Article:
[Date Prev][Date Next][Thread Prev][Thread Next][Date Index][Thread Index]
Re: last call?
Werner Koch <wk@xxxxxxxxx> writes:
> On Mon, 25 Oct 2004 10:10:13 -0400, Derek Atkins said:
>> Unfortunately that is not sufficient....
> Is there an RFC defining the rules?
Good question. There is a document on the process in general,
and "The Dao of the IETF". As for when a 'bis' document progresses
to Draft or stays at Proposed tends to be a combination of time,
effort, interop, and the amount of changes between the original
and new document. In particular, to go from Proposed to Draft
you generally can NOT add new features...
> FWIW, from the minutes of the 45th IETF OpenPGP WG on 14-July-1999:
> Advance to Draft, Collect $200
> 6 months have passed
> 2 implementations
> No IPR problems
> 6 months of experience
> JN: We have the experience but we do not have the interoperability
> fully checked. Suggest: Enumerating all the musts and publishing a
> document so implementors can easily see requirements for
> compliance. Finally, we can get implementors into a room for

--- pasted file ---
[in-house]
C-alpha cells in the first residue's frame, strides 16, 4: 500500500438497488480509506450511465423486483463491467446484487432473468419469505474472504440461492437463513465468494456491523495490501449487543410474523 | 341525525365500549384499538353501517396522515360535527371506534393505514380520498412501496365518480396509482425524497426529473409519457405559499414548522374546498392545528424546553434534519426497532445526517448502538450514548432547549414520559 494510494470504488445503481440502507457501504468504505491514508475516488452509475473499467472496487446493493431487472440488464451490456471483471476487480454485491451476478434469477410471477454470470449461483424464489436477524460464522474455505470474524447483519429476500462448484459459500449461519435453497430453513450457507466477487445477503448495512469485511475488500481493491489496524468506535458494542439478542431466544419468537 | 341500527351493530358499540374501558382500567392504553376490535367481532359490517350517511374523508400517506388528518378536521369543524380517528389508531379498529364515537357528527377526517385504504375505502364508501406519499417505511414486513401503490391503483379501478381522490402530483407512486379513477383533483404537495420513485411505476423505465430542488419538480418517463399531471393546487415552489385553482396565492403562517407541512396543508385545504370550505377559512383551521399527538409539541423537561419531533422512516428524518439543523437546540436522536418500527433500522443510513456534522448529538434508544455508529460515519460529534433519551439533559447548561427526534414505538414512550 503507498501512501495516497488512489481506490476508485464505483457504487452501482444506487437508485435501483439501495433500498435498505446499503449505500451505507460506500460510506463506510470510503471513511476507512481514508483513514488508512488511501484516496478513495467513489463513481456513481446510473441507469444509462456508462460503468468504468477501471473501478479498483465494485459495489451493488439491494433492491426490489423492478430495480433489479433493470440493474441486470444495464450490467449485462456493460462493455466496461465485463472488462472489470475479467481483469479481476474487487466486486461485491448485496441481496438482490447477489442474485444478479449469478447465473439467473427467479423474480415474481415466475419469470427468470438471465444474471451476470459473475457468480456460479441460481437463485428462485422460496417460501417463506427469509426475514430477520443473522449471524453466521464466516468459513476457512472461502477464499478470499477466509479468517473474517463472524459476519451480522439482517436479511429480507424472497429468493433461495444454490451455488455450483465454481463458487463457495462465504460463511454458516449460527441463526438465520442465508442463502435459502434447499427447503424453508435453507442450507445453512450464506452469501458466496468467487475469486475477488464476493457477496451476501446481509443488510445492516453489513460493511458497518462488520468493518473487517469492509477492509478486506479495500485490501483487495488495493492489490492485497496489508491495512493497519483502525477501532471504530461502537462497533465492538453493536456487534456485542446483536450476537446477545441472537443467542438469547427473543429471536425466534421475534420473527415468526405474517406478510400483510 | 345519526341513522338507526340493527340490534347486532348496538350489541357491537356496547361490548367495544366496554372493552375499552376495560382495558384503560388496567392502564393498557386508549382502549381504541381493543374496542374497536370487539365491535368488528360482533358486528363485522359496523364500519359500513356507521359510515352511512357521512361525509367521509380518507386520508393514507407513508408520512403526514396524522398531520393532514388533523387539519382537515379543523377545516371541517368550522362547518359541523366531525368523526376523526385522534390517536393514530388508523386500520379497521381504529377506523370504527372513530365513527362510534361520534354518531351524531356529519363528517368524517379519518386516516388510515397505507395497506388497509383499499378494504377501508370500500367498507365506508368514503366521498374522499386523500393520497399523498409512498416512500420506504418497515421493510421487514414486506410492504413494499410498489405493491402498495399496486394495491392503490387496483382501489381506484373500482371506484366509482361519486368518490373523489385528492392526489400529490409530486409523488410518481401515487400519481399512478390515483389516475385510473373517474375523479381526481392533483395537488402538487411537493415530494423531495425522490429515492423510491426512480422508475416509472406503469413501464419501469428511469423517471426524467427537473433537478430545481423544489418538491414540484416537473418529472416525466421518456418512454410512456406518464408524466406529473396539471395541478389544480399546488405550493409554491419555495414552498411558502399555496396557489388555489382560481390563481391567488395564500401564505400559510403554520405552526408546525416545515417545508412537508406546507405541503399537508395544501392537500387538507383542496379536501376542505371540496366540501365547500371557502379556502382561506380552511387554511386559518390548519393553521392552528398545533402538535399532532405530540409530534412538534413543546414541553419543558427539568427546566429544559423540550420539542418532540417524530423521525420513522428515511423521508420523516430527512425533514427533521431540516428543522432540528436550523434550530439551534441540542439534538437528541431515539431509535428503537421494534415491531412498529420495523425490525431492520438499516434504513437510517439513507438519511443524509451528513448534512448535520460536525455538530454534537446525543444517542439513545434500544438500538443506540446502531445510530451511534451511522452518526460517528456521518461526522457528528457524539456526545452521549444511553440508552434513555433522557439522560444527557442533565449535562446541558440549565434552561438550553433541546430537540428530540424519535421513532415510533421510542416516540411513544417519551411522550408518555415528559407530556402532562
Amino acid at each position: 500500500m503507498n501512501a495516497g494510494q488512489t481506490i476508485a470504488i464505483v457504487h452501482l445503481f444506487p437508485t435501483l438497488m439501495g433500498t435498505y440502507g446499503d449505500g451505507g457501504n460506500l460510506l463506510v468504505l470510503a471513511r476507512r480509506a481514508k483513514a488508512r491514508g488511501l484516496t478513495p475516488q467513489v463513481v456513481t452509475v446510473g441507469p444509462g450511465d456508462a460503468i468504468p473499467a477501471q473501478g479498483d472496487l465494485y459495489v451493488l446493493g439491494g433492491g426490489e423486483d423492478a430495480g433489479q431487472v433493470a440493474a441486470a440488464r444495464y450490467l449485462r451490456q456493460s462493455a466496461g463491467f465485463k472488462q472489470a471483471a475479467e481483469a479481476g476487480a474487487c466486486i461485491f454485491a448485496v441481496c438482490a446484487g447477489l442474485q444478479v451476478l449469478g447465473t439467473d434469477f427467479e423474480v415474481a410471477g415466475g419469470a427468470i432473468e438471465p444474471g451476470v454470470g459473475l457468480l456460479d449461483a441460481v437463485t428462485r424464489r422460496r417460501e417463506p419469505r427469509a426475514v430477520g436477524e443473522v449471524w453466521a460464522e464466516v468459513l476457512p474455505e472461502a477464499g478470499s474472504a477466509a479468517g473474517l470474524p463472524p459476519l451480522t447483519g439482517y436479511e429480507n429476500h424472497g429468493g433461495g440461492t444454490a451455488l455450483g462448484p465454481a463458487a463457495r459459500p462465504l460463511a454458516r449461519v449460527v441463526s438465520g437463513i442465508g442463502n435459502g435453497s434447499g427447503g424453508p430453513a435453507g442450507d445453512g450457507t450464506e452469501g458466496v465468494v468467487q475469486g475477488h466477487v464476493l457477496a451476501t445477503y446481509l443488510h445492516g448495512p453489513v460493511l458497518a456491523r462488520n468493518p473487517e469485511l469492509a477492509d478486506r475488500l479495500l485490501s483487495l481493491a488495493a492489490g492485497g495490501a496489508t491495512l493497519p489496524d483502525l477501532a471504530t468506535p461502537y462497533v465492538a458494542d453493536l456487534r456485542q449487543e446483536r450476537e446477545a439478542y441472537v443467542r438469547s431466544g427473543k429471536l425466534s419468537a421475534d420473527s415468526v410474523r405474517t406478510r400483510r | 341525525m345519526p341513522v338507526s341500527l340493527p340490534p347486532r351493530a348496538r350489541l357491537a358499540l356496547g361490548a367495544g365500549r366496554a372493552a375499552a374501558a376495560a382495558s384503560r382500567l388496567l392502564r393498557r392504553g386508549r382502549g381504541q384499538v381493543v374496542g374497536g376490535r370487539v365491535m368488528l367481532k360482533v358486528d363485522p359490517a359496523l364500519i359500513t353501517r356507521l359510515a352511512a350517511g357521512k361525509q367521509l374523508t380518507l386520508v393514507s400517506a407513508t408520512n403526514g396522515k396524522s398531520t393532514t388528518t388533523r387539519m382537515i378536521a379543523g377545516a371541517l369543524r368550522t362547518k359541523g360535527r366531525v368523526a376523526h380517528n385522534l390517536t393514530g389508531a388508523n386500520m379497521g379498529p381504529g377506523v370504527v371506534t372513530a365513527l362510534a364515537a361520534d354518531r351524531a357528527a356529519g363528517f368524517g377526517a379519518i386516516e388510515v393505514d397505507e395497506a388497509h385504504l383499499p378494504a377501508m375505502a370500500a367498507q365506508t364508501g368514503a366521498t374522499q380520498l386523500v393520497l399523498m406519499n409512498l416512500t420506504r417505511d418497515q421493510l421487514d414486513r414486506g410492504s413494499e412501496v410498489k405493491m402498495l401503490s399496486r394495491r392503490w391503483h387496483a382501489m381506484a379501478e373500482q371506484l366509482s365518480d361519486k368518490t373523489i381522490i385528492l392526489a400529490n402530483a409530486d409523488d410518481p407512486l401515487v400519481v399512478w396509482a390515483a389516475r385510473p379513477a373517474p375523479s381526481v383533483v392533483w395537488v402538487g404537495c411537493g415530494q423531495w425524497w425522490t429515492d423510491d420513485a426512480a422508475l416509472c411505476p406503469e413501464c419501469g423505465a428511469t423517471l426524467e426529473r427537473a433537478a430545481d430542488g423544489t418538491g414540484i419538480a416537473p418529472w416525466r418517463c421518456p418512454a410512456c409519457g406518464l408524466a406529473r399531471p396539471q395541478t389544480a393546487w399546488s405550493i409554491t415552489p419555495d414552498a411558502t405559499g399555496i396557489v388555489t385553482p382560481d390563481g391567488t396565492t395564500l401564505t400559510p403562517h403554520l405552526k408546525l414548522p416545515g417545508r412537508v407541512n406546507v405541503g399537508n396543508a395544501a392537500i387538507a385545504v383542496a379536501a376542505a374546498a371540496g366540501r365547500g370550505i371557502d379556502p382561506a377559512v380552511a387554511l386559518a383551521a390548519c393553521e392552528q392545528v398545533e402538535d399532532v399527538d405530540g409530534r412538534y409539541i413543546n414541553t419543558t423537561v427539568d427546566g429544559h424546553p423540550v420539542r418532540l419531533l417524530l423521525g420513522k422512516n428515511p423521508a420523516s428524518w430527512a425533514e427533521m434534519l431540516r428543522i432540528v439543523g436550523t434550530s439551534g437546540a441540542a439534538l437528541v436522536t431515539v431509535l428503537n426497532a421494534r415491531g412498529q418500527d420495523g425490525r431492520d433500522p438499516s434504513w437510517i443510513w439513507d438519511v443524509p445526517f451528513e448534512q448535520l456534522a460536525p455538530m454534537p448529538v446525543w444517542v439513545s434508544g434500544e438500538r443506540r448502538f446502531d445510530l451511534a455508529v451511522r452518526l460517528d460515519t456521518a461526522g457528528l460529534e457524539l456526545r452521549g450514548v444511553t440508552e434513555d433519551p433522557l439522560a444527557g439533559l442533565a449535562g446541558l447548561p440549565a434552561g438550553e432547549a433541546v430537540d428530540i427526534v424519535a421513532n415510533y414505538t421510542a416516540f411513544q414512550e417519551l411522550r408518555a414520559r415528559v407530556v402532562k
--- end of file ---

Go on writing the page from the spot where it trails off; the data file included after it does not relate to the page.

> Implementors' survey & results are at:
This was a long long time ago and under the previous chair, so my
applogies for not being in the loop for this.
>> Moving to "draft standard" will be a secondary process once we finish
> Okay, to make the later interop testing easier we should now really
> consider to make all PGP2 things OPTIONAL or even remove them.
Eh, we can always drop that when we move to draft. Dropping
"features" is perfectly reasonable in Proposed -> Draft. The main
purpose of the interop testing is to see what's been implemented but
also to weed out what cannot be implemented (or hasn't been
implemented) and drop it from the draft _then_.
So, if we're going to Proposed now, as I suspect we are, then there's
no need to drop RFC1991 compatibility now. We can drop in 6ish months
later when we go to Draft.
Derek Atkins 617-623-3745
Computer and Internet Security Consultant